Eli Fuchs and Fruma Skriloff

26 January 2011


     Here are my memories of my grandparents, David and Fannie Fox. In 1913, at the age of seventeen, David had left his family and friends in the small shtetl of Uzlyany. He met Fannie Greenberg in New York City, where they married and raised a family. 
     When I was a little boy, we visited my grandparents in the Bronx, where they, and my Aunt Shirley, lived on the ground floor of a tenement building near a public park.  The two room bedroom apartment was small, and it always smelled of boiling chicken soup and dill.   Occasionally, on special occasions, Grandpa Dave opened a dark wood cabinet, which smelled like cedar, and poured a small glass of "schnapps" for himself and his guests.  Then, he and Grandma Fannie would sit upright in straight-back chairs on one side of the room while my two younger brothers and I would sit, facing them, on the other side of the room. 
Me (Douglas) and Grandpa Dave

    There was rarely much conversation while we, the younger Fox generation, faced our elders.  Dave and Fannie sat quietly, even wordlessly, sometimes for long stretches at a time, occasionally smiling weakly at us while we fidgeted in our chairs.   I do not ever  remember hearing any talk of their emigration to the United States, or of relatives they left behind, or anything at all about life in the "old country."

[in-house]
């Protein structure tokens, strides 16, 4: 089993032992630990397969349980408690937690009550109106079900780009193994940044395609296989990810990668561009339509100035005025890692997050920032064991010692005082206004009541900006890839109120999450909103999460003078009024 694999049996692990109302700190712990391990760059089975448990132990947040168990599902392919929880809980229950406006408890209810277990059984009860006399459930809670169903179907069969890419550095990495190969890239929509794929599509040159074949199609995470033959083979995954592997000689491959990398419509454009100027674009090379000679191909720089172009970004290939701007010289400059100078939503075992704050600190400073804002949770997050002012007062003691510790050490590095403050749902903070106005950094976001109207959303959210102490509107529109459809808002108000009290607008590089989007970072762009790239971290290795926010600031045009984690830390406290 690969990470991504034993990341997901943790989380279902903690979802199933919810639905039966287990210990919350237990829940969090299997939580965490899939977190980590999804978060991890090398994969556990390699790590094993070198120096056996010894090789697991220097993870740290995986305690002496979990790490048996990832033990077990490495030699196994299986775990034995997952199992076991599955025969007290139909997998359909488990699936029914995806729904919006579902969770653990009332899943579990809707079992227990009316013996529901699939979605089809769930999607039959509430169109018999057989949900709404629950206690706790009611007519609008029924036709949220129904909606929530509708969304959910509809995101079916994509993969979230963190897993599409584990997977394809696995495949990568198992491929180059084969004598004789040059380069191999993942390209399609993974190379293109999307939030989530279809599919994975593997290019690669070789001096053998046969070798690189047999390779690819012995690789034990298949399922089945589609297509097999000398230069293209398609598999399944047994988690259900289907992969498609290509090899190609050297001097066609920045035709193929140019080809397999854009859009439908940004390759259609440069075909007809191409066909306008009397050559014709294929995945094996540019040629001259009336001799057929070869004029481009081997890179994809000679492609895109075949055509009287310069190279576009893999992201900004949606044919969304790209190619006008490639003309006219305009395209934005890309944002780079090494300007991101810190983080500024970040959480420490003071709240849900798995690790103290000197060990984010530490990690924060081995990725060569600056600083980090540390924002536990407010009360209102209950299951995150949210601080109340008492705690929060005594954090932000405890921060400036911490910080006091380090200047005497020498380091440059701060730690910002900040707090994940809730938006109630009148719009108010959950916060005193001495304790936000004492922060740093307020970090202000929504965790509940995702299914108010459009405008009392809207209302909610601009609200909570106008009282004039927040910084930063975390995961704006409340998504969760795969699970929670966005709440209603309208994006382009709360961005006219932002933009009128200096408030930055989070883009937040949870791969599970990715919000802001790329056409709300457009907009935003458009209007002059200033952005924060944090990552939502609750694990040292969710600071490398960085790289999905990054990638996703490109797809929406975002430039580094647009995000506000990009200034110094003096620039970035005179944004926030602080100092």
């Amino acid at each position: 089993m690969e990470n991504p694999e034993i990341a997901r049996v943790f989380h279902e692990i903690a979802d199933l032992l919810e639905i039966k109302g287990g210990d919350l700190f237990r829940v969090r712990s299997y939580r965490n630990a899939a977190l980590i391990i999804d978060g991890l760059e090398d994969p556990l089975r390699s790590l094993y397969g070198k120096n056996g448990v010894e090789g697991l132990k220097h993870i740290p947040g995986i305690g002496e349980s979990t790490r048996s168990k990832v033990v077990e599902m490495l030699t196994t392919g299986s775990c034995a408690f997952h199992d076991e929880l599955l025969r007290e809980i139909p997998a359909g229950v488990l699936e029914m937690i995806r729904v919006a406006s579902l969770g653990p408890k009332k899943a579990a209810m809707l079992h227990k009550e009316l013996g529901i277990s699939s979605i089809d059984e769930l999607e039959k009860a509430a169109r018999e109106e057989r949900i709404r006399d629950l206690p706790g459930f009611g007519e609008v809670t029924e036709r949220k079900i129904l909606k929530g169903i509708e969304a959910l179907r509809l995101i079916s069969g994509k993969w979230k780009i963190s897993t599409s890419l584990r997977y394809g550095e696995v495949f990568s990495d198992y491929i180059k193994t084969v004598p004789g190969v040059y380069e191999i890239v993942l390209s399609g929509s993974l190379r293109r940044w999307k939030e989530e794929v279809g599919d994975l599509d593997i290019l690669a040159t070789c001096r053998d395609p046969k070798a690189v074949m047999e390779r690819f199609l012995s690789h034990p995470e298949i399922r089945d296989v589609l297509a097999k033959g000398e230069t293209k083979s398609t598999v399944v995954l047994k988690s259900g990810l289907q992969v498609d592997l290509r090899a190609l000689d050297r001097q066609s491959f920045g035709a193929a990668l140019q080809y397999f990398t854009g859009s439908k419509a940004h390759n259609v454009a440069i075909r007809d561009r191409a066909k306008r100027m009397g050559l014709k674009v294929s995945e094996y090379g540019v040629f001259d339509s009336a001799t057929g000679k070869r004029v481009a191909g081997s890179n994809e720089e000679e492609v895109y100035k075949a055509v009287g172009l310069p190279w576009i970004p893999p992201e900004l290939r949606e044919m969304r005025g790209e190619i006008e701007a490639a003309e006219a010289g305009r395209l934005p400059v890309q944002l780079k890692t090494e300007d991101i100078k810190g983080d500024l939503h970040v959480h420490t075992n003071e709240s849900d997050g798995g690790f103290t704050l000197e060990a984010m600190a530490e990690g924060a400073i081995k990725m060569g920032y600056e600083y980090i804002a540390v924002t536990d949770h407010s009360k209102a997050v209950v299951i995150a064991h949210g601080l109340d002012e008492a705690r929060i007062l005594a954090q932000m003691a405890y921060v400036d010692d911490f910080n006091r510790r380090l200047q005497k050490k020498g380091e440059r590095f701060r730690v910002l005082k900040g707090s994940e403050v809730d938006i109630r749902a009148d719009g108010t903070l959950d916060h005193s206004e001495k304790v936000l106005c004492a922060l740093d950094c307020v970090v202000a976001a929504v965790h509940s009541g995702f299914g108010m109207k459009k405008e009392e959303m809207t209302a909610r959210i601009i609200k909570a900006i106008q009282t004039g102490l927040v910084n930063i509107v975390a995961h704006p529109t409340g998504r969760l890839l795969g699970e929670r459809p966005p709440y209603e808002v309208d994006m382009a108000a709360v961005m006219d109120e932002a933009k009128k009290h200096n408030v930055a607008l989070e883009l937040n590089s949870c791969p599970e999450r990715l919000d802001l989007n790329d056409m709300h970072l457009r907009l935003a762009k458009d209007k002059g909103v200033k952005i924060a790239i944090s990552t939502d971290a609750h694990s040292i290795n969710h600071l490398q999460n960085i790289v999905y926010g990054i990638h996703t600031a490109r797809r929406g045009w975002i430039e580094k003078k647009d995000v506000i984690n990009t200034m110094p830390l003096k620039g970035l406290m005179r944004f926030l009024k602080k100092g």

It was not until I was much older that I first learned, from my Aunt Shirley, that Dave's mother and father, my great-grandparents, Eli and Fruma Fuchs, were ruthlessly murdered in the early days of the Holocaust in their shtetl in Yuzlyany, in what is now known as Belarus.  The loss of parents under those circumstances must have been incredibly painful for Dave and perhaps even caused him great guilt for the parents left behind.  I imagine now that Dave and Fannie's stoicism resulted from the horrors of the Holocaust and the loss of his parents.  How could one make polite small talk or crack silly jokes in the face of such horrors?  Dave and Fannie were victims of the Holocaust.  I just didn't know it, and of my own personal connection to the horrors of the Holocaust, at that time.